- The beet grows on: some unintended consequences of mid-century sugar regulation [Chad Syverson via Bryan Caplan, EconLib]
- Veteran Houston attorney charged with misdemeanor assault “for slapping a plaintiff’s attorney before a deposition.” [Angela Morris, Texas Lawyer, update]
- I have a theory as to why Politico didn’t use a picture of Elena Kagan, Elizabeth Warren, Stephen Breyer, or Ruth Ginsburg speaking at Federalist Society events to illustrate Ted Olson’s piece comparing the Society’s activism heat index with that of the ABA;
- Citing “misogynistic history,” state high court makes New Mexico first to abolish spousal testimonial privilege [ABA Journal, New Mexico v. Gutierrez]
- Don’t go away angry, ex-sheriff Arpaio. Just go away [Jon Gabriel, Arizona Republic; our coverage over the years]
- “Pro se allegation: After my friend got divorced, he refused to help set me up with his ex-wife. That’s intentional emotional abuse (also, he’s guilty of money laundering and tax evasion). Tenth Circuit: Yeah, we’re pretty sure the district court got this one right when it ruled against you.” [Institute for Justice “Short Circuit” on Anderson v. Pollard, 10th Circuit]
The Maryland gerrymander case, back for its third trip to the Supreme Court, was argued March 26. This Federalist Society animated video about the case has me as narrator. Jon Levitan at SCOTUSBlog rounds up commentary on the oral argument. The Brennan Center offers an annotated guide to the amicus briefs.
David Montgomery at the Washington Post has written the best piece I’ve read on the Federalist Society in a long, long time. For example: 99% of what the society does isn’t about judicial selection.
I’ve been active in the Society since not long after its founding, and Montgomery keeps hitting the target. For example: if you make the rounds of the society’s events, you will get exposed to a stellar array of liberal and left legal talent, because the organization is serious about bringing in top-drawer opponents for debates and panels. Likewise with the decentralization of the Society’s activity — the fact that the bulk of its long-term impact arises organically from interactions among its members rather than being instigated by its national office. Good reading [Stars and Stripes reprint]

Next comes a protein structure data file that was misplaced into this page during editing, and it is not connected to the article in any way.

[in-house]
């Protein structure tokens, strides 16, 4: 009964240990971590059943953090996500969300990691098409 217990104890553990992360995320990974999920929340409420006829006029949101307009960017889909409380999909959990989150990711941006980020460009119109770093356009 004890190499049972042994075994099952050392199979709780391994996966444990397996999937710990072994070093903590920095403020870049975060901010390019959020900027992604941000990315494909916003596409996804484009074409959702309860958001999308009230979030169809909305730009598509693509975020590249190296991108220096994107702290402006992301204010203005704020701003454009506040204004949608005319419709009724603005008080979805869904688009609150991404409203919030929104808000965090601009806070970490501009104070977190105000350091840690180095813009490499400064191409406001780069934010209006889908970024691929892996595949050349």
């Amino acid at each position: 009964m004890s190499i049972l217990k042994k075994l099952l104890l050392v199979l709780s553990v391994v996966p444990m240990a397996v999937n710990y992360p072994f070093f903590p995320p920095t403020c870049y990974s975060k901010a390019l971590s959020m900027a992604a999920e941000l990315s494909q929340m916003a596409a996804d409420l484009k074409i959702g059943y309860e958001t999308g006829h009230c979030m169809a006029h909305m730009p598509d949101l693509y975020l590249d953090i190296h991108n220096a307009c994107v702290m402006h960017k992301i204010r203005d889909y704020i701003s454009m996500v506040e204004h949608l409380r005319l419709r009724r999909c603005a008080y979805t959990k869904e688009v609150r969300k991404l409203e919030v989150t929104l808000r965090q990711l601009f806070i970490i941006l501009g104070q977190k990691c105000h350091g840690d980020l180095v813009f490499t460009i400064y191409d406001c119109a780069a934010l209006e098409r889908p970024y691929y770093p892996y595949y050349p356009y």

- “There is nothing in the Constitution that …even hints that the president’s power expands because Congress won’t pass the legislation he advocates.” [David Bernstein interview with Josh Blackman about Bernstein’s new book “Lawless,” on Obama administration vs. constitutional limits more from Bernstein on book]
- “Will the Supreme Court End Affirmative Action? A Preview of Fisher v. University of Texas at Austin on the Eve of Oral Argument” [Cato event Dec. 7 with Andrew Grossman, John Paul Schnapper-Casteras, Gail Heriot, Richard Lempert, and Wallace Hall, moderated by Ilya Shapiro]
- Theme of this year’s Federalist Society lawyers’ convention was Congress, videos of related panels [originalist views of Congress, Congressional dysfunction, deference and delegation, prospects for getting legislative branch to reclaim lawmaking power]
- Certiorari petition asks SCOTUS to review dischargeability of law school debts in bankruptcy [BNA; Tetzlaff v. Educ. Credit Mgmt. Corp.]
- At Cato’s Constitution Day, panels looked back at an eventful SCOTUS term [Cato Policy Report]
- Common law vs. statutes: Richard Epstein on Spokeo v. Robins oral argument [Hoover] Must plaintiffs show they actually suffered harm? [Daniel Fisher]
- No, the Constitution doesn’t let feds cancel Redskins trademark as offensive [Kristian Stout, Truth on the Market; Ilya Shapiro]
- SCOTUS to hear case of Susan B. Anthony List v. Driehaus, First Amendment challenge to state laws regulating truth of political speech [IJ/Cato amicus cert brief]
- Groups of law professors file amicus briefs in Halliburton Co. v. Erica P. John Fund, Inc. arguing that retreat from “fraud on the market” theory is consistent with modern scholarship on capital market efficiency [John Elwood] and sound statutory construction [Elwood, Bainbridge]